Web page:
Pa. senator to submit a different plan on privatizing liquor stores
June 5, 2013 8:00 AM
Joe Hermitt/Associated Press
An overflow crowd listens in at a state Senate Law and Justice Committee hearing in Harrisburg Tuesday, where the topic was whether the state should scrap the 80-year-old liquor monopoly for a free market system.
By Karen Langley Post-Gazette Harrisburg Bureau
HARRISBURG -- After a final hearing on privatizing state liquor sales, the chairman of a key Senate committee said Tuesday he will unveil a plan that departs from the House proposal with less than two weeks to negotiate differences before Gov. Tom Corbett's requested deadline.
Sen. Chuck McIlhinney, R-Bucks and chair of the Law & Justice Committee, said he has set aside the bill the House passed in March and will propose his own plan the week of June 17. Mr. Corbett has repeatedly said he wants a privatization bill on his desk by June 30.
Mr. McIlhinney said he favors maintaining the current number of retail licenses but allowing businesses to sell more types of alcohol. Where the House plan sells off the wholesale operation, Mr. McIlhinney said the state should wait to see how changing the rules of retail sales affects the worth of a wholesale license.
"I'm having a really tough time getting a handle on that value of the wholesale system," he said. "Selling it right now, outright, isn't something I think you're going to see in the bill."
Such a change spells trouble in the House, where Majority Leader Mike Turzai, R-Bradford Woods, said any liquor-privatization bill must be "substantially similar" to the legislation that cleared his chamber.
"Wholesale divestiture is a crucial component to make sure there is a competitive market," he said. "It's an essential component."
Mr. McIlhinney said he opposes the House bill in large part because it divests the state's wholesale business through a one-time sale of licenses. He said he would not use the bill, which he described as "rather complicated," as a starting point.
But Mr. Turzai said he expects the House bill to be considered by the Senate.
"I believe that the Senate as a whole will ultimately take up House Bill 790 and study it in detail," he said. "The only bill that gets to the governor's desk is a serious bill, one that is substantially similar to House Bill 790."
The House bill would create 1,200 licenses for the sale of wine and spirits, first available to beer distributors, with the possibility of up to 600 additional licenses as state liquor stores close. Groceries could buy licenses to sell wine but not beer, except through existing restaurant licenses. State stores would be required to close by county as private retailers opened, and the Liquor Control Board would be required to close all state stores when the number fell below 100.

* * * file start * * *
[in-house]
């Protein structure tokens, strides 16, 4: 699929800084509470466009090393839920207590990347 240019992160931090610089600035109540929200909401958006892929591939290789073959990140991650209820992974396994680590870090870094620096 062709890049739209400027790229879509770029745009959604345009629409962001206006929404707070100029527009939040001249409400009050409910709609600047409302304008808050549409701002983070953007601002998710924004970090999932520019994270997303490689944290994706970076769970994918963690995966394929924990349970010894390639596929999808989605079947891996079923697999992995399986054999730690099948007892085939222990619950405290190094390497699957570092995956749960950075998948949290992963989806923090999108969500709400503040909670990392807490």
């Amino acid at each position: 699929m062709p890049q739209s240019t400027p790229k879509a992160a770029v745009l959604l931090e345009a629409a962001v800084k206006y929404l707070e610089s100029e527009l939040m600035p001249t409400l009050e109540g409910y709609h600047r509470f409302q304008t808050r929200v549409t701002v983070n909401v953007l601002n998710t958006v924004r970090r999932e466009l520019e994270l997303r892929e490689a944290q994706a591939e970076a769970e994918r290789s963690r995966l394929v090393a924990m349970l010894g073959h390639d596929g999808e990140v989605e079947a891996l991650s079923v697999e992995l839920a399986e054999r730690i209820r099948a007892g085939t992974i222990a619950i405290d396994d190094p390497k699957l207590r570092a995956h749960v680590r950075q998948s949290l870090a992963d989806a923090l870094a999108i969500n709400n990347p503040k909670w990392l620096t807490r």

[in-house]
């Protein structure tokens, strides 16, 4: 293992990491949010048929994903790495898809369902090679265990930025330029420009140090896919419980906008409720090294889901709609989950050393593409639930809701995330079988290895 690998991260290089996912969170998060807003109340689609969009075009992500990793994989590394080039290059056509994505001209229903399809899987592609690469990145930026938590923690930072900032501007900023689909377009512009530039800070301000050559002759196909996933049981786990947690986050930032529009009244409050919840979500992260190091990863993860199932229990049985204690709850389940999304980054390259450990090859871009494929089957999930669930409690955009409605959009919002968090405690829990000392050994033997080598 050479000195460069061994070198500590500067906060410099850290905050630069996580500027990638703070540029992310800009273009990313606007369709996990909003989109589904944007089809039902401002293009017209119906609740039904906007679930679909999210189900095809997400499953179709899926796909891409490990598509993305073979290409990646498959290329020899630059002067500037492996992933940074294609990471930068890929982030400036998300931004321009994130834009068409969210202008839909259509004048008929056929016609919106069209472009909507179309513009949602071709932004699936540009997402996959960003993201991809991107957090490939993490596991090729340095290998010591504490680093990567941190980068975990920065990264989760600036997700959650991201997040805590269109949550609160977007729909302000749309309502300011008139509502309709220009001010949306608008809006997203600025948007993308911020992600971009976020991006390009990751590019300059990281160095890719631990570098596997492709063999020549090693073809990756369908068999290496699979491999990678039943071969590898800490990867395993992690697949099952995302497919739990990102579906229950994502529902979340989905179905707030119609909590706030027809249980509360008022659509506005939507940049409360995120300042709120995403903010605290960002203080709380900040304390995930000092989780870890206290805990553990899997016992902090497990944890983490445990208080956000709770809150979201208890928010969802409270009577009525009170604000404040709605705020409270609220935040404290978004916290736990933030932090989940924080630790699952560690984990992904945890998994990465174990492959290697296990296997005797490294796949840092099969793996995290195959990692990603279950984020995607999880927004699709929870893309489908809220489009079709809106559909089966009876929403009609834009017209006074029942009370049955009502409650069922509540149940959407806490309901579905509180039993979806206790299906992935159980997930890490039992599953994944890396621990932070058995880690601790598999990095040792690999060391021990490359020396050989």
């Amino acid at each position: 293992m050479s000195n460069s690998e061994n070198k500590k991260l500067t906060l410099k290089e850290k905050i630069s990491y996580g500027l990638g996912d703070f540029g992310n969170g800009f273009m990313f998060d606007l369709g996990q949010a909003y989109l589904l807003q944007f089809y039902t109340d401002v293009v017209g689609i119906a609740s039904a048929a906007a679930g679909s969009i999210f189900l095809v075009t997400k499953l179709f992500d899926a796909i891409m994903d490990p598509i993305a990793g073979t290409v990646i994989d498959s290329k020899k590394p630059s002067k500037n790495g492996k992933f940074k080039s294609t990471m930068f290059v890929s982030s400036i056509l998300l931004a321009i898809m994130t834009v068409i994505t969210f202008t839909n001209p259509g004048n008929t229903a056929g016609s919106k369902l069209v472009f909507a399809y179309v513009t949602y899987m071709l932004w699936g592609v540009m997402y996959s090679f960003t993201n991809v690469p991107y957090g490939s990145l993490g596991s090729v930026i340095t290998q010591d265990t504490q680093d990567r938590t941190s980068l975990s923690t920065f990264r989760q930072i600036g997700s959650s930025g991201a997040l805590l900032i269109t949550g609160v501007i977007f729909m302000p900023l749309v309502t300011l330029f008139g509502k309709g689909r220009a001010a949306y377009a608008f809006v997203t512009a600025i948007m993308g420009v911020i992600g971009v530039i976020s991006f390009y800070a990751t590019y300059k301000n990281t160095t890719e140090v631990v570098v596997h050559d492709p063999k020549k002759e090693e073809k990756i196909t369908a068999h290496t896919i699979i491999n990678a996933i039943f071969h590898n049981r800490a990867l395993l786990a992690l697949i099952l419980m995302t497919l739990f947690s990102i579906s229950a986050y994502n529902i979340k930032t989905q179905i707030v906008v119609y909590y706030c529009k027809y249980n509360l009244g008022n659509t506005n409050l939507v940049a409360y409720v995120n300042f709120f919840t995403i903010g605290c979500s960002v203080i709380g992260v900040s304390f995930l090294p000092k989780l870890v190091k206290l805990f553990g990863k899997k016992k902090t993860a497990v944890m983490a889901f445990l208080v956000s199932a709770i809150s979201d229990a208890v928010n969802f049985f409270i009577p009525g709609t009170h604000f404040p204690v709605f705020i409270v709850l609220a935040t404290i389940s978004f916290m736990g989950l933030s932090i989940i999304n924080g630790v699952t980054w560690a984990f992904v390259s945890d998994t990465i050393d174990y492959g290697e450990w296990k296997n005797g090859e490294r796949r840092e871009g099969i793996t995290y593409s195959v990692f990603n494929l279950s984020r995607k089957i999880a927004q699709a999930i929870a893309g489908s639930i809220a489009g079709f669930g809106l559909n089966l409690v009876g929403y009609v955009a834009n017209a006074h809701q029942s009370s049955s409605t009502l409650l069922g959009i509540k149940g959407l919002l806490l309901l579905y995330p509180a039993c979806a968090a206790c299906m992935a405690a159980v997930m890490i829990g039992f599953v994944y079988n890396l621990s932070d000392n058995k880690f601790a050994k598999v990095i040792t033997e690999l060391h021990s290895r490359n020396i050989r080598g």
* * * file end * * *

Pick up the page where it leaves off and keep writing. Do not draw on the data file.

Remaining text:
Mr. McIlhinney said he wants to allow holders of alcohol licenses to sell more types of products. Asked what a grocery could sell under this plan, he said: "You're talking about an alcohol license. Alcohol means wine, spirits and beer."
Mr. Corbett kicked off this year's attempts at privatization in January with a proposal that, unlike the House bill, would have allowed groceries and convenience stores to sell beer and would have set a deadline for shuttering the state stores. But he hailed the passage of the House version as a momentous step.
Testifying before the Senate panel Tuesday, Lt. Gov. Jim Cawley said the administration believes its plan is best suited to achieve its goals. But he said Mr. Corbett has shown he is willing to talk with legislators about how to improve convenience, selection and pricing in liquor sales.
"Certainly the governor has indicated his willingness to enter into and continue discussions," he said.
Mr. Corbett's spokesman, Kevin Harley, declined to say whether the components Mr. McIlhinney described would be acceptable to the governor.
"We look forward to seeing Sen. McIlhinney's bill and working with him and the Senate to provide consumer choice and convenience," he said. "We'll wait to see the details of his bill."
The committee meeting featured a sharp exchange between Mr. Cawley and Sen. Jim Ferlo, D-Highland Park, who called the lieutenant governor's remarks "totally outrageous" -- drawing applause from the union members filling the hearing room -- and criticized the secretary of health, Michael Wolf, the commissioner of the state police, Frank Noonan, and a deputy secretary of education, Carolyn Dumaresq, for sitting beside him.
Afterward, Mr. Noonan and Mr. Wolf said the proposal would bring additional money to liquor enforcement and alcohol education, while Ms. Dumaresq spoke about an education grant program that Mr. Corbett proposed, using the proceeds from his privatization plan.